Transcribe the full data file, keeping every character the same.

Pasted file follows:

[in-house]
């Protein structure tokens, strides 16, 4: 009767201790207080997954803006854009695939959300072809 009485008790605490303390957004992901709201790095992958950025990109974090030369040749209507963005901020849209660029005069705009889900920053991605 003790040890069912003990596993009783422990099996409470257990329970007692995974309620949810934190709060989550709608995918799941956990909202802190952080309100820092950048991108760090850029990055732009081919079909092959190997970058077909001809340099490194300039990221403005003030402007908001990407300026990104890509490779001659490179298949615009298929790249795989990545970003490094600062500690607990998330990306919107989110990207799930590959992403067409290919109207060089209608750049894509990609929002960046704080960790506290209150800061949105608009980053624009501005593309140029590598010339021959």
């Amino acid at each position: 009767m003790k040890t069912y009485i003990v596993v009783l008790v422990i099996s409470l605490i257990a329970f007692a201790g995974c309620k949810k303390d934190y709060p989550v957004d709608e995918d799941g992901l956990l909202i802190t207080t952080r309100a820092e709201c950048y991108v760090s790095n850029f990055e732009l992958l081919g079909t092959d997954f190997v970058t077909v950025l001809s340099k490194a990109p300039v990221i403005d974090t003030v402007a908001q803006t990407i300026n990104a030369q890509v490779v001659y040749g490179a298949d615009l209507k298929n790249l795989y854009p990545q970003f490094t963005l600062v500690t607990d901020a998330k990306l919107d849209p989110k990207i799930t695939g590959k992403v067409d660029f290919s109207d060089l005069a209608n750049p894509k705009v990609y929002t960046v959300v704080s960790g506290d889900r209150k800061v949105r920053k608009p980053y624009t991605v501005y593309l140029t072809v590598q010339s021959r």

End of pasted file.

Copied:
[in-house]
């Protein structure tokens, strides 16, 4: 009767201790207080997954803006854009695939959300072809 009485008790605490303390957004992901709201790095992958950025990109974090030369040749209507963005901020849209660029005069705009889900920053991605 003790040890069912003990596993009783422990099996409470257990329970007692995974309620949810934190709060989550709608995918799941956990909202802190952080309100820092950048991108760090850029990055732009081919079909092959190997970058077909001809340099490194300039990221403005003030402007908001990407300026990104890509490779001659490179298949615009298929790249795989990545970003490094600062500690607990998330990306919107989110990207799930590959992403067409290919109207060089209608750049894509990609929002960046704080960790506290209150800061949105608009980053624009501005593309140029590598010339021959």
């Amino acid at each position: 009767m003790k040890t069912y009485i003990v596993v009783l008790v422990i099996s409470l605490i257990a329970f007692a201790g995974c309620k949810k303390d934190y709060p989550v957004d709608e995918d799941g992901l956990l909202i802190t207080t952080r309100a820092e709201c950048y991108v760090s790095n850029f990055e732009l992958l081919g079909t092959d997954f190997v970058t077909v950025l001809s340099k490194a990109p300039v990221i403005d974090t003030v402007a908001q803006t990407i300026n990104a030369q890509v490779v001659y040749g490179a298949d615009l209507k298929n790249l795989y854009p990545q970003f490094t963005l600062v500690t607990d901020a998330k990306l919107d849209p989110k990207i799930t695939g590959k992403v067409d660029f290919s109207d060089l005069a209608n750049p894509k705009v990609y929002t960046v959300v704080s960790g506290d889900r209150k800061v949105r920053k608009p980053y624009t991605v501005y593309l140029t072809v590598q010339s021959r």